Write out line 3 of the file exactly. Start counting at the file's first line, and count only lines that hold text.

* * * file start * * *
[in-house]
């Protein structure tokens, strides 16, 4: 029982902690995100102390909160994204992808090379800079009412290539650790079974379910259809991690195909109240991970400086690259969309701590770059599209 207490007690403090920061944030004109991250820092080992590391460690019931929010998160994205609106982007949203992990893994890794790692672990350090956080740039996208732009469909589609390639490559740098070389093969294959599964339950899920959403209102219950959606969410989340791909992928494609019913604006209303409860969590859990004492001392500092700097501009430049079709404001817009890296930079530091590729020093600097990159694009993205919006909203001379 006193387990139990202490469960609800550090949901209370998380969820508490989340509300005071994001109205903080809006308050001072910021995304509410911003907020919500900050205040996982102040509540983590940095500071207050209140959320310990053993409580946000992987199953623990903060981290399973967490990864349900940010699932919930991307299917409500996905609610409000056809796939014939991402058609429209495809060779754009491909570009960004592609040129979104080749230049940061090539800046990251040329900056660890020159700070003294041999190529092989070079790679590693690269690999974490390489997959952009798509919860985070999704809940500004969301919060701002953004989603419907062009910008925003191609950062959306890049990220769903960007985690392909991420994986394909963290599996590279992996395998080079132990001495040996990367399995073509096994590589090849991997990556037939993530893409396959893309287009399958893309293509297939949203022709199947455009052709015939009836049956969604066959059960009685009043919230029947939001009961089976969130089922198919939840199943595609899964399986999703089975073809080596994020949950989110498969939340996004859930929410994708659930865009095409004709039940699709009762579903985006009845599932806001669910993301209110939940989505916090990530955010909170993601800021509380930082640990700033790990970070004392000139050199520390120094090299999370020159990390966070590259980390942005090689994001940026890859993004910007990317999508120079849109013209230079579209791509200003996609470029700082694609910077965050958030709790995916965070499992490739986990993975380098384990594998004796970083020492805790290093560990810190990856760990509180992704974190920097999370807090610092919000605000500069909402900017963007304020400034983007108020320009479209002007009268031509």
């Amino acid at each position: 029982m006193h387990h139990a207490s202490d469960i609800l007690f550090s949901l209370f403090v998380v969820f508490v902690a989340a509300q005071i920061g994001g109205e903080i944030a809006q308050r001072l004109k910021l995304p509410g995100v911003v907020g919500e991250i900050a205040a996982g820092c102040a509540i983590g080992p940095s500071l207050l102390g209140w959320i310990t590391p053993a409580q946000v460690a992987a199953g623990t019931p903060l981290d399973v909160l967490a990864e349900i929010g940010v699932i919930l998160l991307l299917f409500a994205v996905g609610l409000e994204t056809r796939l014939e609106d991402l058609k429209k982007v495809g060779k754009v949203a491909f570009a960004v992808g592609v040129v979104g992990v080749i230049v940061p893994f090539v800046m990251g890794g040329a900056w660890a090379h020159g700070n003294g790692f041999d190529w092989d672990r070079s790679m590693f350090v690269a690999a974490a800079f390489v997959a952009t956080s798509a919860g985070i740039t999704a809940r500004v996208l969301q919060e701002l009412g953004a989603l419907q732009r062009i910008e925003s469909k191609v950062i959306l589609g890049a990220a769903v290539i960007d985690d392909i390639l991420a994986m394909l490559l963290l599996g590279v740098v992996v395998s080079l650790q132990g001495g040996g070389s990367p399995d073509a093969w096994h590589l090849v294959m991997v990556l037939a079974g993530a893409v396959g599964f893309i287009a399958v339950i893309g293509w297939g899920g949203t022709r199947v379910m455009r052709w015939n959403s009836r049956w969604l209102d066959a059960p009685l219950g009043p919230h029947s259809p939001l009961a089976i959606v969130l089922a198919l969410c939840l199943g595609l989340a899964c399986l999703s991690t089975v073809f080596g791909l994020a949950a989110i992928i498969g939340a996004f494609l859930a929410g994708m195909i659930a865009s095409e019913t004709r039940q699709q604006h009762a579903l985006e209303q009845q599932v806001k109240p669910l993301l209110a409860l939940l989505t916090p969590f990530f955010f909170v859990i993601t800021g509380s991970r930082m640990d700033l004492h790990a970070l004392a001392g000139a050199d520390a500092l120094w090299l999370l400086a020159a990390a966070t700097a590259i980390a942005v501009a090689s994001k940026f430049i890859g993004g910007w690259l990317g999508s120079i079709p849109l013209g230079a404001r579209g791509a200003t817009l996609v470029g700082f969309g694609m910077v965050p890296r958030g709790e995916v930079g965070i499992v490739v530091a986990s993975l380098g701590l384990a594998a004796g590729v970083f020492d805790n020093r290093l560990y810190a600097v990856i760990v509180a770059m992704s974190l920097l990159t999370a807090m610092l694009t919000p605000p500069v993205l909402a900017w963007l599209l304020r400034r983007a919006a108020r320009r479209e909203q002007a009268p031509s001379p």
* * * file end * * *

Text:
């Amino acid at each position: 029982m006193h387990h139990a207490s202490d469960i609800l007690f550090s949901l209370f403090v998380v969820f508490v902690a989340a509300q005071i920061g994001g109205e903080i944030a809006q308050r001072l004109k910021l995304p509410g995100v911003v907020g919500e991250i900050a205040a996982g820092c102040a509540i983590g080992p940095s500071l207050l102390g209140w959320i310990t590391p053993a409580q946000v460690a992987a199953g623990t019931p903060l981290d399973v909160l967490a990864e349900i929010g940010v699932i919930l998160l991307l299917f409500a994205v996905g609610l409000e994204t056809r796939l014939e609106d991402l058609k429209k982007v495809g060779k754009v949203a491909f570009a960004v992808g592609v040129v979104g992990v080749i230049v940061p893994f090539v800046m990251g890794g040329a900056w660890a090379h020159g700070n003294g790692f041999d190529w092989d672990r070079s790679m590693f350090v690269a690999a974490a800079f390489v997959a952009t956080s798509a919860g985070i740039t999704a809940r500004v996208l969301q919060e701002l009412g953004a989603l419907q732009r062009i910008e925003s469909k191609v950062i959306l589609g890049a990220a769903v290539i960007d985690d392909i390639l991420a994986m394909l490559l963290l599996g590279v740098v992996v395998s080079l650790q132990g001495g040996g070389s990367p399995d073509a093969w096994h590589l090849v294959m991997v990556l037939a079974g993530a893409v396959g599964f893309i287009a399958v339950i893309g293509w297939g899920g949203t022709r199947v379910m455009r052709w015939n959403s009836r049956w969604l209102d066959a059960p009685l219950g009043p919230h029947s259809p939001l009961a089976i959606v969130l089922a198919l969410c939840l199943g595609l989340a899964c399986l999703s991690t089975v073809f080596g791909l994020a949950a989110i992928i498969g939340a996004f494609l859930a929410g994708m195909i659930a865009s095409e019913t004709r039940q699709q604006h009762a579903l985006e209303q009845q599932v806001k109240p669910l993301l209110a409860l939940l989505t916090p969590f990530f955010f909170v859990i993601t800021g509380s991970r930082m640990d700033l004492h790990a970070l004392a001392g000139a050199d520390a500092l120094w090299l999370l400086a020159a990390a966070t700097a590259i980390a942005v501009a090689s994001k940026f430049i890859g993004g910007w690259l990317g999508s120079i079709p849109l013209g230079a404001r579209g791509a200003t817009l996609v470029g700082f969309g694609m910077v965050p890296r958030g709790e995916v930079g965070i499992v490739v530091a986990s993975l380098g701590l384990a594998a004796g590729v970083f020492d805790n020093r290093l560990y810190a600097v990856i760990v509180a770059m992704s974190l920097l990159t999370a807090m610092l694009t919000p605000p500069v993205l909402a900017w963007l599209l304020r400034r983007a919006a108020r320009r479209e909203q002007a009268p031509s001379p």